With varying levels of success, I try to apply this lesson whenever I have a disagreement. The trick, I’ve found, is to always try to find some truth in what your partner is saying. (Call them a partner, not an opponent.) Tell them all the ways they’re right before you say any of your own ideas. Then, even if you disagree, don’t frame your comments as contradictions to what they said. Instead, treat your ideas as additions to their ideas, as different bricks in the same structure. This way, you will have an ally instead of an enemy, and they will be much more well disposed towards agreeing with you.

Quotes & Commentary #8: Shakespeare

Quotes & Commentary #8: Shakespeare

There is nothing either good or bad but thinking makes it so.

—Shakespeare, Hamlet

This is one of Shakespeare’s most popular quotes, especially among philosophers. And no wonder: it is moral relativism in a nutshell.

“Goodness,” as a concept, is famously difficult to analyze. Plato conceived of the Good as something external to the human mind, more real than the material world. Aristotle, always more prosaic, said that the ultimate good was happiness, since we desire other things for the sake of happiness but never desire happiness for the sake of other things. Recently I read Epicurus, more naturalistic even than Aristotle, who thought goodness was pleasure, pure and simple.

The concept of goodness obviously plays an important role in religions as well as philosophy. Zoroastrians conceived of life as a cosmic battle between the forces of good and evil. In Judaism, goodness is similarly seen as something objective. Hamlet is prophetically damned in the Book of Isaiah (5.20): “Woe unto them that call evil good, and good evil; that put darkness for light, and light for darkness; that put bitter for sweet, and sweet for bitter!” In Christianity, good is often conceived of as God’s will (leading to Plato’s famous Euthyphro dilemma: does God will things because they’re good, or are they good because God willed them?)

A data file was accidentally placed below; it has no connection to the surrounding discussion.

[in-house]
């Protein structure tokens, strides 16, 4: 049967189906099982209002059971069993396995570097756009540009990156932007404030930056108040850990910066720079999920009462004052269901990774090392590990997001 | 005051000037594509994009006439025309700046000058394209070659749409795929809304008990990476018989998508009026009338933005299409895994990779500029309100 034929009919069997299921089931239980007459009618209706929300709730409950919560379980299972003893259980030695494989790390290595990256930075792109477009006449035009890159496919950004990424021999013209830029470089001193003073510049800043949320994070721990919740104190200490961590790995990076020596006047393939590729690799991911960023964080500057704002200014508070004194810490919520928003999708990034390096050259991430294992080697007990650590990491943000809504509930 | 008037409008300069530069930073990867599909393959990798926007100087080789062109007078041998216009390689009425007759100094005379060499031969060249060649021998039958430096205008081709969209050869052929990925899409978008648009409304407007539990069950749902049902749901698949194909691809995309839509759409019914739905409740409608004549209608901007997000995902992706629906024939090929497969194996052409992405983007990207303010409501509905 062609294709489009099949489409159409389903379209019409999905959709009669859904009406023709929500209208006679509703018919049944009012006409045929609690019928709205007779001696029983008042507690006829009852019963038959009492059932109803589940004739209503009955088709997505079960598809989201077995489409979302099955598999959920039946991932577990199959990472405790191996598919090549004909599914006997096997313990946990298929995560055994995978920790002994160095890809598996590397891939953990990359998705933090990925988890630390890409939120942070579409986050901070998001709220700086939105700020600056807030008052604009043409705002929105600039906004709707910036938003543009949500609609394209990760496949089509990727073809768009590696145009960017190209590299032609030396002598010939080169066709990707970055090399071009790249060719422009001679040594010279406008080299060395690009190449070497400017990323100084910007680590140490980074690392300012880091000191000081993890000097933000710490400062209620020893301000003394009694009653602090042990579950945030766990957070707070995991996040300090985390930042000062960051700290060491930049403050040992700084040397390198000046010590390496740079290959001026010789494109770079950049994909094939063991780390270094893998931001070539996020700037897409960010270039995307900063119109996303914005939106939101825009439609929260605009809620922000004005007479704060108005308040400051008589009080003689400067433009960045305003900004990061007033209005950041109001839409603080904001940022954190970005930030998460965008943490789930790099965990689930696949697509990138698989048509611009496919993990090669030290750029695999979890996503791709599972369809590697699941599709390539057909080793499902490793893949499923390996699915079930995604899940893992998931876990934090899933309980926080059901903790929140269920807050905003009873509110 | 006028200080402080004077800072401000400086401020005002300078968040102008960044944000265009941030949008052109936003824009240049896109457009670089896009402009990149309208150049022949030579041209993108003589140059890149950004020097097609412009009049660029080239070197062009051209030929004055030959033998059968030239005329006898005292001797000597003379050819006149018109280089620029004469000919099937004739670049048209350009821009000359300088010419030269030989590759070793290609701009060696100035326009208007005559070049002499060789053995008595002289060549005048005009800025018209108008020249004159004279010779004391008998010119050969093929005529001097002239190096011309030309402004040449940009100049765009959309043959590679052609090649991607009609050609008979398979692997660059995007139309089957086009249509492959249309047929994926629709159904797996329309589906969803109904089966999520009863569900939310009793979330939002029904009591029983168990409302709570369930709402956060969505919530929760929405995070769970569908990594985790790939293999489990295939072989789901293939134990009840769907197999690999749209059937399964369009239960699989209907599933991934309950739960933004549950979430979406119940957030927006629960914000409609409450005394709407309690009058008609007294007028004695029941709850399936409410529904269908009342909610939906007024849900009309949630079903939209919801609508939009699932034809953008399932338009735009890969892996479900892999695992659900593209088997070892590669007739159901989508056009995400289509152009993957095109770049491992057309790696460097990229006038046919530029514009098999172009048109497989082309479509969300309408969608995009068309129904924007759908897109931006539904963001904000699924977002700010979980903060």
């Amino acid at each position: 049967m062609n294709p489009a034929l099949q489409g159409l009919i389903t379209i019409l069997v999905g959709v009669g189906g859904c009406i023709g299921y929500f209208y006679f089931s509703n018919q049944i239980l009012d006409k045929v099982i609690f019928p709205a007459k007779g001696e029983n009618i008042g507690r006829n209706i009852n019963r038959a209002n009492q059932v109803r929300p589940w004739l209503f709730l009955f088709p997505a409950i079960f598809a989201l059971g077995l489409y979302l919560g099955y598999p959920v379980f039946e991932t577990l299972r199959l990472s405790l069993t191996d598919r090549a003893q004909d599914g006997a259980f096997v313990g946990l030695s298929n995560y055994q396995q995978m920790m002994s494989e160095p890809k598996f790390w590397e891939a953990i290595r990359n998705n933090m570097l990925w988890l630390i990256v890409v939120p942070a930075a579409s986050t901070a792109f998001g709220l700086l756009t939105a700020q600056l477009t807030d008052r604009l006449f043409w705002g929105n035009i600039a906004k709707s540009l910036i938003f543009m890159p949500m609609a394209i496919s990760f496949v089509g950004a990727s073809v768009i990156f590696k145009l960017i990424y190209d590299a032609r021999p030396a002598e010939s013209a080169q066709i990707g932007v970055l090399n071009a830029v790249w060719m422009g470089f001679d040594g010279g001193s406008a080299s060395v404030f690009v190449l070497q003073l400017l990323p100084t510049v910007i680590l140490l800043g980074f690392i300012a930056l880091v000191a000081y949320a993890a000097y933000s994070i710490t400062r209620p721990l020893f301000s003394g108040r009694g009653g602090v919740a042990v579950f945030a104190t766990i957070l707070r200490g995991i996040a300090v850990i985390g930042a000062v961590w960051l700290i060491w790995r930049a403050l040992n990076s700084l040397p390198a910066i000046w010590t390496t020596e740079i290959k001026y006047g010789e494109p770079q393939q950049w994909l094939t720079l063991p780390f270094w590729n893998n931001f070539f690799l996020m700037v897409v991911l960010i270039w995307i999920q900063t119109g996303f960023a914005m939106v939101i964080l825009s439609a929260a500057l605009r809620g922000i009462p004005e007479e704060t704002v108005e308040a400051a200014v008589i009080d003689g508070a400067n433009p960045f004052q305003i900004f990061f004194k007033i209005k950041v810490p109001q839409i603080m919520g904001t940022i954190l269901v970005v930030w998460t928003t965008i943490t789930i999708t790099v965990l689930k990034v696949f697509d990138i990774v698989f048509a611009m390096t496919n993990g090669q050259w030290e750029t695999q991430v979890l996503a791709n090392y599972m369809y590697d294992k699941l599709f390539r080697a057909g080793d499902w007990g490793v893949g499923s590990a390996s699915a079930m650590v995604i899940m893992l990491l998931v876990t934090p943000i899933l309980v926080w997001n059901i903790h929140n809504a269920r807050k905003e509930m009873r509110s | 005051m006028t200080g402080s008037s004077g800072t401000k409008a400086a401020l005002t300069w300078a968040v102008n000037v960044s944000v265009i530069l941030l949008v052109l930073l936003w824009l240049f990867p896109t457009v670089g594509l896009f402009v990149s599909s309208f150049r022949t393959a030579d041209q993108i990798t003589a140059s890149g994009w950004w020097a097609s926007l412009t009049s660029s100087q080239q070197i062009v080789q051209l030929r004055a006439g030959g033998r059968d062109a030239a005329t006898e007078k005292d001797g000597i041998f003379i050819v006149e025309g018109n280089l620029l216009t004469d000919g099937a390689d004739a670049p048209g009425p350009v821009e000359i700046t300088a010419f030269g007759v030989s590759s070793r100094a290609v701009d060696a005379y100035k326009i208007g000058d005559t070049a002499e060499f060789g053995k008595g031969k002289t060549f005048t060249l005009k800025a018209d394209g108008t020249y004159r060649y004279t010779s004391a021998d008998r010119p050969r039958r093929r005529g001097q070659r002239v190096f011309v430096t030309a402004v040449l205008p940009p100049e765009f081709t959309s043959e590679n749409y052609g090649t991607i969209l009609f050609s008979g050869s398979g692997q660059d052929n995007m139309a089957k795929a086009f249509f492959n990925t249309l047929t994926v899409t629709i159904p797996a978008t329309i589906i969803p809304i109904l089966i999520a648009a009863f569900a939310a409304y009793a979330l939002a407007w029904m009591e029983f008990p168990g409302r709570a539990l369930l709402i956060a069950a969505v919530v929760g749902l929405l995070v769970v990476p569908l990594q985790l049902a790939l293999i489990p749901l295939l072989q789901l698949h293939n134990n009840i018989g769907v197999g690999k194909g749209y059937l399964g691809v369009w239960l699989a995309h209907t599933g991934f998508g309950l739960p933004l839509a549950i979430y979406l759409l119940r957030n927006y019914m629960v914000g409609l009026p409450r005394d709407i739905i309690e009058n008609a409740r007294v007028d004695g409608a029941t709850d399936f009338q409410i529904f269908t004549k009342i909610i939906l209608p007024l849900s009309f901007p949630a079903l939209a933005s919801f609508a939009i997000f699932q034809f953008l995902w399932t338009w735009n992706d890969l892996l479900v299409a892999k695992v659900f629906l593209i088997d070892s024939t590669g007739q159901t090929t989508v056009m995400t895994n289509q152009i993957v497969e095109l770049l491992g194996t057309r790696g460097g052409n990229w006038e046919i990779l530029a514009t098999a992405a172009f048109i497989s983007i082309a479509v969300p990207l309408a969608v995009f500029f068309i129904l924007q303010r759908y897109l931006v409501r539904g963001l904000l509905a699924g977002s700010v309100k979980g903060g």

The Christian concept of an objective, ideal good—influenced by Plato—held sway in Europe for a long while. Morality was conceived of as absolute and objective. What is good for me is good for you; what was good in ancient days is still good today.

In Shakespeare’s day, however, the idea of moral relativism began to take hold in the European mind. About sixty years after Hamlet’s aphorism, Spinoza had this to say:

As for the terms good and bad, they indicate no positive quality in things regarded in themselves, but are merely modes of thinking, or notions which we form from the comparison of things one with another, thus one and the same thing can be at the same time good, bad, and indifferent. For instance, music is good for him that is melancholy, bad for him that mourns; for him that is deaf, it is neither good nor bad.

If you physically or chemically analyze an object, you will never find goodness or badness in it. Those are judgments, and thus exist in our perception of objects, not in the objects themselves. We have learned this lesson very well in the modern world, which is why we frequently dismiss things as “subjective.”

There does seem to be a limit to moral relativism, however, and a danger in pushing it too far. I discussed this in regards to Milton’s quote about making a hell of heaven and a heaven of hell. Some situations are quite simply unfair, dehumanizing, exploitative, or painful. Those judgments, too, only exist in the mind; but every mind is attached to a body, and every body has certain limits and needs. The mind, too, is not infinitely flexible; some things we simply cannot accommodate. This is why long-term solitary confinement, for example, is unambiguously bad: it deprives the mind of something it needs.

For this reason, I cannot fully agree with Hamlet. Because of the constitution of our brains and bodies, some things are almost always bad, and others good. Nevertheless, for most of us in daily life, I suspect that our judgments of reality cause us more pain than the reality itself. Of course this is not always so; the world has many genuine problems.

The wise course, it seems to me, is to strike a balance between striving to improve the world around us, and striving to make peace with what we cannot change.